Joan Smith had to download Google Translate on her phone to help Xiu Ping Yang, who was being accused of food hygiene breaches at her Chinese restaurant in Eston, North Yorkshire, The Law Society Gazette
reported. Smith is a direct-access barrister and she was at the Teesside Magistrates’ Court last week for an unrelated case.
“An interpreter wasn’t present and it became clear the defendant could not speak English. She didn’t understand what the judge or prosecutors were saying to her or what was happening,” she told the Gazette
“The clerk asked if anyone had any way of communicating with her. No one had phones on them and the council said they didn’t know of anyone who could interpret. So I downloaded the Google Translate app and tried to explain what was happening. It worked eventually but it could have been a long day,” she said.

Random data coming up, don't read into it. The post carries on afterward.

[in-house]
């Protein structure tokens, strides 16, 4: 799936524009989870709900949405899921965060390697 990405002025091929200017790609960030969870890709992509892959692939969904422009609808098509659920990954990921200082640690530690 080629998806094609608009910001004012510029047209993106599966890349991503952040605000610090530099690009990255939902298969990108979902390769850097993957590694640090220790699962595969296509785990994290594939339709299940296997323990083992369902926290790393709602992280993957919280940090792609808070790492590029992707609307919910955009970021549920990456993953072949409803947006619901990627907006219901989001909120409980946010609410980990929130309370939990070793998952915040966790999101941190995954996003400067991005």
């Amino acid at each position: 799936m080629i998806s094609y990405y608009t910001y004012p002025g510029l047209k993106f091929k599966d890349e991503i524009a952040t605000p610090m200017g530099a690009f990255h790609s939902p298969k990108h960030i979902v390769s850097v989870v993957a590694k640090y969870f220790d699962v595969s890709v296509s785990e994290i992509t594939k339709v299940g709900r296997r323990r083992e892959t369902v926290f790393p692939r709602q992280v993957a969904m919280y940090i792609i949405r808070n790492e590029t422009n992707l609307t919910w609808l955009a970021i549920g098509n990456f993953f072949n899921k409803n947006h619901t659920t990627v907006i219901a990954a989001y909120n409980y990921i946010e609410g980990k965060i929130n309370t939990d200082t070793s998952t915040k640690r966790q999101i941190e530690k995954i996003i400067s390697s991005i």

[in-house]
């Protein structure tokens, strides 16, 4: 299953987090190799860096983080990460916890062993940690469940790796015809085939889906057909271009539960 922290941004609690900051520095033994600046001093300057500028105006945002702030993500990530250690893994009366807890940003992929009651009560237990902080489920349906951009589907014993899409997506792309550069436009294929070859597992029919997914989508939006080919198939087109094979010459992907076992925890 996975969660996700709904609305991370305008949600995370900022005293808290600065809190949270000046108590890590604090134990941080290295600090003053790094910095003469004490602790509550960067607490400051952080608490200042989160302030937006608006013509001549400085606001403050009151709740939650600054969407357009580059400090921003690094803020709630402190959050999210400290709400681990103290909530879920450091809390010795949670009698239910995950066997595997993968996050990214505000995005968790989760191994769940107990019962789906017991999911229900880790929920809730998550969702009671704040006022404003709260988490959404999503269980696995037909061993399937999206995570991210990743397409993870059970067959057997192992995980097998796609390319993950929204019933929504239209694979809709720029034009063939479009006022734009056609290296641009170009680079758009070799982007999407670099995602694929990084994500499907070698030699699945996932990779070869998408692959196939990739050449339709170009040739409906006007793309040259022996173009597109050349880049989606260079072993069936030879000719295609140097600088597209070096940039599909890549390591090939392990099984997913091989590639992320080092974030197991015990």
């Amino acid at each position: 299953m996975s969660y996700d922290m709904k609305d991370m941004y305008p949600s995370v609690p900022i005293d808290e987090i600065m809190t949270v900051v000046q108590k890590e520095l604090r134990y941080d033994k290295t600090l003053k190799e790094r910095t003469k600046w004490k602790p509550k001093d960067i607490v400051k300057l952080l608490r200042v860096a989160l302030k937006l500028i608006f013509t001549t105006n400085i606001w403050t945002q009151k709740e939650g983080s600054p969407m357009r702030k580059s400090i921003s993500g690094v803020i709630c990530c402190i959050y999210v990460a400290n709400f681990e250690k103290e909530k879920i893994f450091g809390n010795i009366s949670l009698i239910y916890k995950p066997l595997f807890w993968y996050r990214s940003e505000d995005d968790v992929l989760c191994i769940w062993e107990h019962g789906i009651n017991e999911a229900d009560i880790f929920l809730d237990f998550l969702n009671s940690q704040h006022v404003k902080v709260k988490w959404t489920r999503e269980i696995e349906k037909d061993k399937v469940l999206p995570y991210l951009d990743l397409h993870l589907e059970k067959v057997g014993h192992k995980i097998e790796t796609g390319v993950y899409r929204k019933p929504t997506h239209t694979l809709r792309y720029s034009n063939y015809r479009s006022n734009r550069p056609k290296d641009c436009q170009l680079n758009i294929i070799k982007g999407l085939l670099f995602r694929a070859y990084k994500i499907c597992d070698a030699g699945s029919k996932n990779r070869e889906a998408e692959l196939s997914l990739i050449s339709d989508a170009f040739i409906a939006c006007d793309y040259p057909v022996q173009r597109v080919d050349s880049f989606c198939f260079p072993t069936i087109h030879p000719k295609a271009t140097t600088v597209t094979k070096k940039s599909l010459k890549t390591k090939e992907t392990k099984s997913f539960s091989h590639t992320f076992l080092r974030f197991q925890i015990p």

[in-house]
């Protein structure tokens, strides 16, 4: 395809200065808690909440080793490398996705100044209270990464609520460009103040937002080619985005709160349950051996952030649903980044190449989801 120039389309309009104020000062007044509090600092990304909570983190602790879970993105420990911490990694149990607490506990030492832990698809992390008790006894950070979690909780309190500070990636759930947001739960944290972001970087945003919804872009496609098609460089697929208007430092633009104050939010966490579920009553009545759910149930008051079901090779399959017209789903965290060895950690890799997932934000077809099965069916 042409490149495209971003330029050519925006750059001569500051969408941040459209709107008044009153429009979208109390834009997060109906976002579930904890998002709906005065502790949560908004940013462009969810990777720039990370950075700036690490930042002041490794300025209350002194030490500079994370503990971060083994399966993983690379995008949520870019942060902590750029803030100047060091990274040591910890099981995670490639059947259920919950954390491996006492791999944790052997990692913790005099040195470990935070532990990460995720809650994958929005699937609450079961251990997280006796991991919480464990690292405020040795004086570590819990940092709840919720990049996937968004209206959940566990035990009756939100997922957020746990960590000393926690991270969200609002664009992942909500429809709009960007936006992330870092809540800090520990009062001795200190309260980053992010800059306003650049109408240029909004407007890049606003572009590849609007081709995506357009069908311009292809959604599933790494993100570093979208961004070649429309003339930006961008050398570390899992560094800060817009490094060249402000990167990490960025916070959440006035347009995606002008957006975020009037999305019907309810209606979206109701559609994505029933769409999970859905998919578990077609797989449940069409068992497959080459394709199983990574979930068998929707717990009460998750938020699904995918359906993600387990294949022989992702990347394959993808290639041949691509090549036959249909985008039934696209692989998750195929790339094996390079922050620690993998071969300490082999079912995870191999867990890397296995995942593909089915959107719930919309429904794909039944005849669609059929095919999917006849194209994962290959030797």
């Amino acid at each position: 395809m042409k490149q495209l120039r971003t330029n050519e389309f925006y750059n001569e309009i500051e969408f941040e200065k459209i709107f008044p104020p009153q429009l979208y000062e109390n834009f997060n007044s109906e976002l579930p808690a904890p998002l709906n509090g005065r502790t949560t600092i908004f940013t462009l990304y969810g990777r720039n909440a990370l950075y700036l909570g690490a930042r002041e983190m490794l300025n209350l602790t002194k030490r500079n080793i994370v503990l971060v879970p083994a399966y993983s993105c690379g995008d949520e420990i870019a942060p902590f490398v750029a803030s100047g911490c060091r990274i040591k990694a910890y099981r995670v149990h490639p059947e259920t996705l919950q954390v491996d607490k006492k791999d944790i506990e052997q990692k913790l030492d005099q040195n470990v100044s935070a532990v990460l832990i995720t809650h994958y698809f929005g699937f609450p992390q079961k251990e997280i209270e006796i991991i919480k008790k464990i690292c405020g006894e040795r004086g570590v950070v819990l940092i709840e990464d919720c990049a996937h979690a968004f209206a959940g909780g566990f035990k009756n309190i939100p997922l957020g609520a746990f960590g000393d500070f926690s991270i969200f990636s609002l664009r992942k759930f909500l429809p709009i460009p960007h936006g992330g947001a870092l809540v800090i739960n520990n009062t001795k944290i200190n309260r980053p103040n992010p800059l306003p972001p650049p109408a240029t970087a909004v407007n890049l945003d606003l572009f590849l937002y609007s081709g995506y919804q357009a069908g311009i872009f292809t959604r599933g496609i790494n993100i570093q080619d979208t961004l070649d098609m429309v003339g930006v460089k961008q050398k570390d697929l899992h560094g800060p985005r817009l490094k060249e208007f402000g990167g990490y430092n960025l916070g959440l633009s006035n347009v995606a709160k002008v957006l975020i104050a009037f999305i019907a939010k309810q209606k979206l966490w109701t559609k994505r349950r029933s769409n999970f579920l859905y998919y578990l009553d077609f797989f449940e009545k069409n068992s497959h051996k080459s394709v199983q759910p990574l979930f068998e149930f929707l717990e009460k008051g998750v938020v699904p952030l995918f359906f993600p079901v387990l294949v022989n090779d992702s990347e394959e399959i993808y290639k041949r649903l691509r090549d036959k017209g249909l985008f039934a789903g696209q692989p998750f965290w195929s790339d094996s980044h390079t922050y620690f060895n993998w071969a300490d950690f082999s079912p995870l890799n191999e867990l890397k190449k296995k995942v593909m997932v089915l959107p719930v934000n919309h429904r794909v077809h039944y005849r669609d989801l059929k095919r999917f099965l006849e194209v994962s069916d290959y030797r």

Redcar and Cleveland Council, the plaintiff, said the court bore the responsibility to engage an interpreter for the woman. However, Ministry of Justice guidance says the prosecutor is responsible for notifying the court of the need for a translator in civil cases.
HM Courts & Tribunals said it always takes steps to ensure an interpreter is available when it is notified of the need.
“It is vital that victims, witnesses and defendants understand what is happening in court to guarantee justice is done,” it said.
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A quick-thinking barrister in the UK used Google Translate to help a defendant after the Mandarin speaker was not provided a translator during her appearance.